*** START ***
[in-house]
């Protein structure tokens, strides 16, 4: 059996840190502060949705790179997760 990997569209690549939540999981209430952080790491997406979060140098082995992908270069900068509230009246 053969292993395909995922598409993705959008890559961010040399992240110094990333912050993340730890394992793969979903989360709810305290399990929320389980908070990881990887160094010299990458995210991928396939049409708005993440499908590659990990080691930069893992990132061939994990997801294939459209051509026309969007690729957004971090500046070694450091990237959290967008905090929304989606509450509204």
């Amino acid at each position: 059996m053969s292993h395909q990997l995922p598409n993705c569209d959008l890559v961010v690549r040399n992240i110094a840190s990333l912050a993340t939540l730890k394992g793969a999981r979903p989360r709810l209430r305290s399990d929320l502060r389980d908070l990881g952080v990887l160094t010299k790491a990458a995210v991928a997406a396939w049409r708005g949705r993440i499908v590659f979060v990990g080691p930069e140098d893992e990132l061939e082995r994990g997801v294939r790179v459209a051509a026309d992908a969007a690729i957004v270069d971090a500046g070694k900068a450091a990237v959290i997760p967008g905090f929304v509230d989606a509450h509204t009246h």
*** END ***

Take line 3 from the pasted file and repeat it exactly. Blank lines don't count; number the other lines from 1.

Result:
């Amino acid at each position: 059996m053969s292993h395909q990997l995922p598409n993705c569209d959008l890559v961010v690549r040399n992240i110094a840190s990333l912050a993340t939540l730890k394992g793969a999981r979903p989360r709810l209430r305290s399990d929320l502060r389980d908070l990881g952080v990887l160094t010299k790491a990458a995210v991928a997406a396939w049409r708005g949705r993440i499908v590659f979060v990990g080691p930069e140098d893992e990132l061939e082995r994990g997801v294939r790179v459209a051509a026309d992908a969007a690729i957004v270069d971090a500046g070694k900068a450091a990237v959290i997760p967008g905090f929304v509230d989606a509450h509204t009246h």